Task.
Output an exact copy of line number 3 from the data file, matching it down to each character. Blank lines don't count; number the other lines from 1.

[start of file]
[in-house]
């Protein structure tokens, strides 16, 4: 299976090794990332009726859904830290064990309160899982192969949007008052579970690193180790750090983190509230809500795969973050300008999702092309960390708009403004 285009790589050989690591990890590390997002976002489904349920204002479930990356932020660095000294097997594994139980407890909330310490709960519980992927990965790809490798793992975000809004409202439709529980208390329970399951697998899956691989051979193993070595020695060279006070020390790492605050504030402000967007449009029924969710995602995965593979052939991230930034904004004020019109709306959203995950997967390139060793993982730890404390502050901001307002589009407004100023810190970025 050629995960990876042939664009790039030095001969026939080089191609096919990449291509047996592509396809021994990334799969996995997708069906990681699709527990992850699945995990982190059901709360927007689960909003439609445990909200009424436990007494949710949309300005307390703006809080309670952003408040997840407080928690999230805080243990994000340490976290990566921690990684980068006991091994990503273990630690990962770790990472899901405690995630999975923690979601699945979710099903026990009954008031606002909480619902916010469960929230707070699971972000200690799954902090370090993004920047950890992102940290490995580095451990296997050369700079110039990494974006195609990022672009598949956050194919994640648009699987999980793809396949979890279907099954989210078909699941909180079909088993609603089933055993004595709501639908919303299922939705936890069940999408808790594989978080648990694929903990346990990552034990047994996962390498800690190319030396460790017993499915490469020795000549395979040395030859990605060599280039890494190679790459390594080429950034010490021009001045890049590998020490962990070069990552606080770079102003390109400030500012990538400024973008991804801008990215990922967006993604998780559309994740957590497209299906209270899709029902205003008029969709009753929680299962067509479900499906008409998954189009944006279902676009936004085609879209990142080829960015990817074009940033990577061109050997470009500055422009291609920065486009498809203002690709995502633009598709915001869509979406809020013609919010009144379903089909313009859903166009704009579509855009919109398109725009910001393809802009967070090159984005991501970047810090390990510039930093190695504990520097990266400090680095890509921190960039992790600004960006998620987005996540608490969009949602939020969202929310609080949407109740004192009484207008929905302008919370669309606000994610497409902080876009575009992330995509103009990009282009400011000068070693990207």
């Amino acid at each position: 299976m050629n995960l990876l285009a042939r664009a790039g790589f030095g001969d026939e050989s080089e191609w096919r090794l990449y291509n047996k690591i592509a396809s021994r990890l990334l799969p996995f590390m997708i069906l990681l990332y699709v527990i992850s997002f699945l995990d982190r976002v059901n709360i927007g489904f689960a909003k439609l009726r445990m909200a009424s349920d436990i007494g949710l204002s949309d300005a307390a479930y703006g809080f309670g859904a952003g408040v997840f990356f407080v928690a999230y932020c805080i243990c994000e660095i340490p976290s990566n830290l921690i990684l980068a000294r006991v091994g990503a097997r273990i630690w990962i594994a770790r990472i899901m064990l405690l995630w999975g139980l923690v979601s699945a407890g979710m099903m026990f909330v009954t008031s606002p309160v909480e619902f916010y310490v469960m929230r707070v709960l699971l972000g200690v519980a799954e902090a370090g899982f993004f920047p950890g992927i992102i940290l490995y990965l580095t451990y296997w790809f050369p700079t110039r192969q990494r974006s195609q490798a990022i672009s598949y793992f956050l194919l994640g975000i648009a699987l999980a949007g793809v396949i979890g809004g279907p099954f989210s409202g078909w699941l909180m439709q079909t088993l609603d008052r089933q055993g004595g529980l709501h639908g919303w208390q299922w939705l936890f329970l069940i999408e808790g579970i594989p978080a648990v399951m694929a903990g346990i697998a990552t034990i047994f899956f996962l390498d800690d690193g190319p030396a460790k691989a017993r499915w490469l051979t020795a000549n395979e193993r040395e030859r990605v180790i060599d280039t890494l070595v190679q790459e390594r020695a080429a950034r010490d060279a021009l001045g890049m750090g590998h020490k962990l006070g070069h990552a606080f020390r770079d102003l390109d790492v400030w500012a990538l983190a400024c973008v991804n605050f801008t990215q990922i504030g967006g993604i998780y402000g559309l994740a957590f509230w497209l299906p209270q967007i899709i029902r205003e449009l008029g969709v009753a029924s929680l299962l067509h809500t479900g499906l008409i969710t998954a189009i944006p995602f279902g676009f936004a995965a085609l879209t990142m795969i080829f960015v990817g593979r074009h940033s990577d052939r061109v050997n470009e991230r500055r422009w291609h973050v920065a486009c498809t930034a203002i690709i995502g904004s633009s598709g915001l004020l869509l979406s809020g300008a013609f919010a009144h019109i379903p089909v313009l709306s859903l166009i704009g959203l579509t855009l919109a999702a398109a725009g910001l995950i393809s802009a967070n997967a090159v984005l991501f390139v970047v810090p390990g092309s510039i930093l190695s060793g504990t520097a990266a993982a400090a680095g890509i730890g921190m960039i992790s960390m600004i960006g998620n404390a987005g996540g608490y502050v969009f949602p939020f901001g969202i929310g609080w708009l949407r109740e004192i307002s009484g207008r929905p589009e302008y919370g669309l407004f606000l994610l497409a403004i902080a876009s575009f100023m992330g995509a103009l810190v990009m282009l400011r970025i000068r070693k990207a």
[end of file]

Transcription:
């Amino acid at each position: 299976m050629n995960l990876l285009a042939r664009a790039g790589f030095g001969d026939e050989s080089e191609w096919r090794l990449y291509n047996k690591i592509a396809s021994r990890l990334l799969p996995f590390m997708i069906l990681l990332y699709v527990i992850s997002f699945l995990d982190r976002v059901n709360i927007g489904f689960a909003k439609l009726r445990m909200a009424s349920d436990i007494g949710l204002s949309d300005a307390a479930y703006g809080f309670g859904a952003g408040v997840f990356f407080v928690a999230y932020c805080i243990c994000e660095i340490p976290s990566n830290l921690i990684l980068a000294r006991v091994g990503a097997r273990i630690w990962i594994a770790r990472i899901m064990l405690l995630w999975g139980l923690v979601s699945a407890g979710m099903m026990f909330v009954t008031s606002p309160v909480e619902f916010y310490v469960m929230r707070v709960l699971l972000g200690v519980a799954e902090a370090g899982f993004f920047p950890g992927i992102i940290l490995y990965l580095t451990y296997w790809f050369p700079t110039r192969q990494r974006s195609q490798a990022i672009s598949y793992f956050l194919l994640g975000i648009a699987l999980a949007g793809v396949i979890g809004g279907p099954f989210s409202g078909w699941l909180m439709q079909t088993l609603d008052r089933q055993g004595g529980l709501h639908g919303w208390q299922w939705l936890f329970l069940i999408e808790g579970i594989p978080a648990v399951m694929a903990g346990i697998a990552t034990i047994f899956f996962l390498d800690d690193g190319p030396a460790k691989a017993r499915w490469l051979t020795a000549n395979e193993r040395e030859r990605v180790i060599d280039t890494l070595v190679q790459e390594r020695a080429a950034r010490d060279a021009l001045g890049m750090g590998h020490k962990l006070g070069h990552a606080f020390r770079d102003l390109d790492v400030w500012a990538l983190a400024c973008v991804n605050f801008t990215q990922i504030g967006g993604i998780y402000g559309l994740a957590f509230w497209l299906p209270q967007i899709i029902r205003e449009l008029g969709v009753a029924s929680l299962l067509h809500t479900g499906l008409i969710t998954a189009i944006p995602f279902g676009f936004a995965a085609l879209t990142m795969i080829f960015v990817g593979r074009h940033s990577d052939r061109v050997n470009e991230r500055r422009w291609h973050v920065a486009c498809t930034a203002i690709i995502g904004s633009s598709g915001l004020l869509l979406s809020g300008a013609f919010a009144h019109i379903p089909v313009l709306s859903l166009i704009g959203l579509t855009l919109a999702a398109a725009g910001l995950i393809s802009a967070n997967a090159v984005l991501f390139v970047v810090p390990g092309s510039i930093l190695s060793g504990t520097a990266a993982a400090a680095g890509i730890g921190m960039i992790s960390m600004i960006g998620n404390a987005g996540g608490y502050v969009f949602p939020f901001g969202i929310g609080w708009l949407r109740e004192i307002s009484g207008r929905p589009e302008y919370g669309l407004f606000l994610l497409a403004i902080a876009s575009f100023m992330g995509a103009l810190v990009m282009l400011r970025i000068r070693k990207a």